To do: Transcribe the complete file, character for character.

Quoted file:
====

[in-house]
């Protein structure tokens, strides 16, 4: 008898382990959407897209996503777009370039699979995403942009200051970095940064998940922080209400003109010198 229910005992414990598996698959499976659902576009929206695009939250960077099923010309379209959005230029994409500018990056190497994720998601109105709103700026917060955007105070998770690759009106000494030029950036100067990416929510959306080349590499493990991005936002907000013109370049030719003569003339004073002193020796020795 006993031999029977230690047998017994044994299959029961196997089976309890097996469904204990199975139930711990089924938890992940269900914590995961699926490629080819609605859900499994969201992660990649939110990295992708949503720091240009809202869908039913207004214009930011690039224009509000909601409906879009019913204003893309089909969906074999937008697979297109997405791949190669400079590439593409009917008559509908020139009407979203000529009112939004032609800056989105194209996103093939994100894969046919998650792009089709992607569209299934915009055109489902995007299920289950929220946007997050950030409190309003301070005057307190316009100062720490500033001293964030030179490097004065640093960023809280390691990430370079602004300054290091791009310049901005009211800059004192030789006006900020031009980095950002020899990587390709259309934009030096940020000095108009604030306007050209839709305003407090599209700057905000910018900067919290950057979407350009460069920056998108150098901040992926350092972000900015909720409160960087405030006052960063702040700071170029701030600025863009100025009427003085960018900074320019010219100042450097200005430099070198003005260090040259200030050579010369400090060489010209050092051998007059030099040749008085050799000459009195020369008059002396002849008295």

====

[in-house]
């Protein structure tokens, strides 16, 4: 008898382990959407897209996503777009370039699979995403942009200051970095940064998940922080209400003109010198 229910005992414990598996698959499976659902576009929206695009939250960077099923010309379209959005230029994409500018990056190497994720998601109105709103700026917060955007105070998770690759009106000494030029950036100067990416929510959306080349590499493990991005936002907000013109370049030719003569003339004073002193020796020795 006993031999029977230690047998017994044994299959029961196997089976309890097996469904204990199975139930711990089924938890992940269900914590995961699926490629080819609605859900499994969201992660990649939110990295992708949503720091240009809202869908039913207004214009930011690039224009509000909601409906879009019913204003893309089909969906074999937008697979297109997405791949190669400079590439593409009917008559509908020139009407979203000529009112939004032609800056989105194209996103093939994100894969046919998650792009089709992607569209299934915009055109489902995007299920289950929220946007997050950030409190309003301070005057307190316009100062720490500033001293964030030179490097004065640093960023809280390691990430370079602004300054290091791009310049901005009211800059004192030789006006900020031009980095950002020899990587390709259309934009030096940020000095108009604030306007050209839709305003407090599209700057905000910018900067919290950057979407350009460069920056998108150098901040992926350092972000900015909720409160960087405030006052960063702040700071170029701030600025863009100025009427003085960018900074320019010219100042450097200005430099070198003005260090040259200030050579010369400090060489010209050092051998007059030099040749008085050799000459009195020369008059002396002849008295």